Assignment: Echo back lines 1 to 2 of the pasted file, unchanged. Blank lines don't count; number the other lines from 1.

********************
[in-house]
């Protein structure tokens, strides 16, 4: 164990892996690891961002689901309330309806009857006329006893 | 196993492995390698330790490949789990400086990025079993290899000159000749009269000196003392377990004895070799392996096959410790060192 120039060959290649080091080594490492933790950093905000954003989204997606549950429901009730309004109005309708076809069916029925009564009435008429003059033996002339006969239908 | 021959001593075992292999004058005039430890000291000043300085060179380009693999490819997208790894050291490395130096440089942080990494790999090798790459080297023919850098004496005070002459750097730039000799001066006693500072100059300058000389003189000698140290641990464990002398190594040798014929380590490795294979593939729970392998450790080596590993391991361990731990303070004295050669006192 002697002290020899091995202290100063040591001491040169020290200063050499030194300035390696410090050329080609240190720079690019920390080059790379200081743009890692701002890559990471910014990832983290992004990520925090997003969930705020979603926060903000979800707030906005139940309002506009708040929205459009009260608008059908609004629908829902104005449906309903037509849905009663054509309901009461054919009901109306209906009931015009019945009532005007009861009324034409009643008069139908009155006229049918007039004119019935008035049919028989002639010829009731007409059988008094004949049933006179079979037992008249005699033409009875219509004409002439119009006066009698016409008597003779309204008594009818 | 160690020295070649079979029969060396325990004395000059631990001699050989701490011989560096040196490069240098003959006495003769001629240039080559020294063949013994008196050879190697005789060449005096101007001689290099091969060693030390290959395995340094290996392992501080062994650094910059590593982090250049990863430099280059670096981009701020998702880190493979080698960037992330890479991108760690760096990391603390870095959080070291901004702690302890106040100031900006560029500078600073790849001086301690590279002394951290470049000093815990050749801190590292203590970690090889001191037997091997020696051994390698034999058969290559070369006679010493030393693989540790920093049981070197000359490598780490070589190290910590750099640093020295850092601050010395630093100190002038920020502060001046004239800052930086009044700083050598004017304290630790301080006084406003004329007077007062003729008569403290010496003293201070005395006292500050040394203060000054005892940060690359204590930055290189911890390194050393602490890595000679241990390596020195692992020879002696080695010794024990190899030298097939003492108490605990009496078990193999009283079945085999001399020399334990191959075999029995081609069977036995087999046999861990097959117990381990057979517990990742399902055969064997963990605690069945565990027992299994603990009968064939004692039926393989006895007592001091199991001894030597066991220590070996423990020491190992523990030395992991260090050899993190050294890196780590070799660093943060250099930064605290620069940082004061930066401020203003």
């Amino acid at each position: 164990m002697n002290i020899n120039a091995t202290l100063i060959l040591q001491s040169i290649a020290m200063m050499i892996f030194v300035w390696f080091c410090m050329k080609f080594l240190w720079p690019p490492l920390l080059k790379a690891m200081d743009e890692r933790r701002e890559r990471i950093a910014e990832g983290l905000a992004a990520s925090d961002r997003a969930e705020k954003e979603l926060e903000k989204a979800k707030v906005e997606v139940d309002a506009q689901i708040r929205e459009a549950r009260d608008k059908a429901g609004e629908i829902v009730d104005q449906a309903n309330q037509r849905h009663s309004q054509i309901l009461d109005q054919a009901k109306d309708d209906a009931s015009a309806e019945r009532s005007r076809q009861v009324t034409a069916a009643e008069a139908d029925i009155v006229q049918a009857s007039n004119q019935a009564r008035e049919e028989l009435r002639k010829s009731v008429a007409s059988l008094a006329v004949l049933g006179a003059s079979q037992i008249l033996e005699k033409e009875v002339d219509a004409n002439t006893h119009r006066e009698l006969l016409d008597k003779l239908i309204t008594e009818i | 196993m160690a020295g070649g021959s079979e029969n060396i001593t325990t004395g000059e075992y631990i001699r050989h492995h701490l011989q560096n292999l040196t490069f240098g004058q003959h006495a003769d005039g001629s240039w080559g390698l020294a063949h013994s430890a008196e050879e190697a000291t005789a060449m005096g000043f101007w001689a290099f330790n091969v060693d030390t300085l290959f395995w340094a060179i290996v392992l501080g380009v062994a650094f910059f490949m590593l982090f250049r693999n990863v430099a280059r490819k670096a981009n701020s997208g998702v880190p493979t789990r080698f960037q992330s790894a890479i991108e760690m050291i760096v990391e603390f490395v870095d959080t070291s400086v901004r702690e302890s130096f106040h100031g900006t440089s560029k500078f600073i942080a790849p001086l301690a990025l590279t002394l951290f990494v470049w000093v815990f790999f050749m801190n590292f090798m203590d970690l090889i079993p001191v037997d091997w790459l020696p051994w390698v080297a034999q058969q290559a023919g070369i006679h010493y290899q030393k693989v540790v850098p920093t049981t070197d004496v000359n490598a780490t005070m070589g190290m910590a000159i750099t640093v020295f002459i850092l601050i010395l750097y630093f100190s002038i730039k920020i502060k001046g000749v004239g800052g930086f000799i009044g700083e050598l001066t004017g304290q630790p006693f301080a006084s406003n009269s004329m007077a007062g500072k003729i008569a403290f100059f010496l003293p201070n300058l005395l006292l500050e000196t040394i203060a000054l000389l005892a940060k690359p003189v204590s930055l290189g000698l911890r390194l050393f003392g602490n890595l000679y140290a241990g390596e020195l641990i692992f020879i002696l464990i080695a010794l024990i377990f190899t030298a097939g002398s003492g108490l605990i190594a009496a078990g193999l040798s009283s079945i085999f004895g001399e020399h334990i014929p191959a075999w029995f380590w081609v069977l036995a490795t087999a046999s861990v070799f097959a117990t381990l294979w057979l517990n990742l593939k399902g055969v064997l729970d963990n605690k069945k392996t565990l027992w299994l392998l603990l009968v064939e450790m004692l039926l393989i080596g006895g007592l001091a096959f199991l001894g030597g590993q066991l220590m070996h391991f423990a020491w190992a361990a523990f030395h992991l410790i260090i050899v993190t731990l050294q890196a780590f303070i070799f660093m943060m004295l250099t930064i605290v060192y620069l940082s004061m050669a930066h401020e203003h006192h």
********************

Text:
[in-house]
């Protein structure tokens, strides 16, 4: 164990892996690891961002689901309330309806009857006329006893 | 196993492995390698330790490949789990400086990025079993290899000159000749009269000196003392377990004895070799392996096959410790060192 120039060959290649080091080594490492933790950093905000954003989204997606549950429901009730309004109005309708076809069916029925009564009435008429003059033996002339006969239908 | 021959001593075992292999004058005039430890000291000043300085060179380009693999490819997208790894050291490395130096440089942080990494790999090798790459080297023919850098004496005070002459750097730039000799001066006693500072100059300058000389003189000698140290641990464990002398190594040798014929380590490795294979593939729970392998450790080596590993391991361990731990303070004295050669006192 002697002290020899091995202290100063040591001491040169020290200063050499030194300035390696410090050329080609240190720079690019920390080059790379200081743009890692701002890559990471910014990832983290992004990520925090997003969930705020979603926060903000979800707030906005139940309002506009708040929205459009009260608008059908609004629908829902104005449906309903037509849905009663054509309901009461054919009901109306209906009931015009019945009532005007009861009324034409009643008069139908009155006229049918007039004119019935008035049919028989002639010829009731007409059988008094004949049933006179079979037992008249005699033409009875219509004409002439119009006066009698016409008597003779309204008594009818 | 160690020295070649079979029969060396325990004395000059631990001699050989701490011989560096040196490069240098003959006495003769001629240039080559020294063949013994008196050879190697005789060449005096101007001689290099091969060693030390290959395995340094290996392992501080062994650094910059590593982090250049990863430099280059670096981009701020998702880190493979080698960037992330890479991108760690760096990391603390870095959080070291901004702690302890106040100031900006560029500078600073790849001086301690590279002394951290470049000093815990050749801190590292203590970690090889001191037997091997020696051994390698034999058969290559070369006679010493030393693989540790920093049981070197000359490598780490070589190290910590750099640093020295850092601050010395630093100190002038920020502060001046004239800052930086009044700083050598004017304290630790301080006084406003004329007077007062003729008569403290010496003293201070005395006292500050040394203060000054005892940060690359204590930055290189911890390194050393602490890595000679241990390596020195692992020879002696080695010794024990190899030298097939003492108490605990009496078990193999009283079945085999001399020399334990191959075999029995081609069977036995087999046999861990097959117990381990057979517990990742399902055969064997963990605690069945565990027992299994603990009968064939004692039926393989006895007592001091199991001894030597066991220590070996423990020491190992523990030395992991260090050899993190050294890196780590070799660093943060250099930064605290620069940082004061930066401020203003």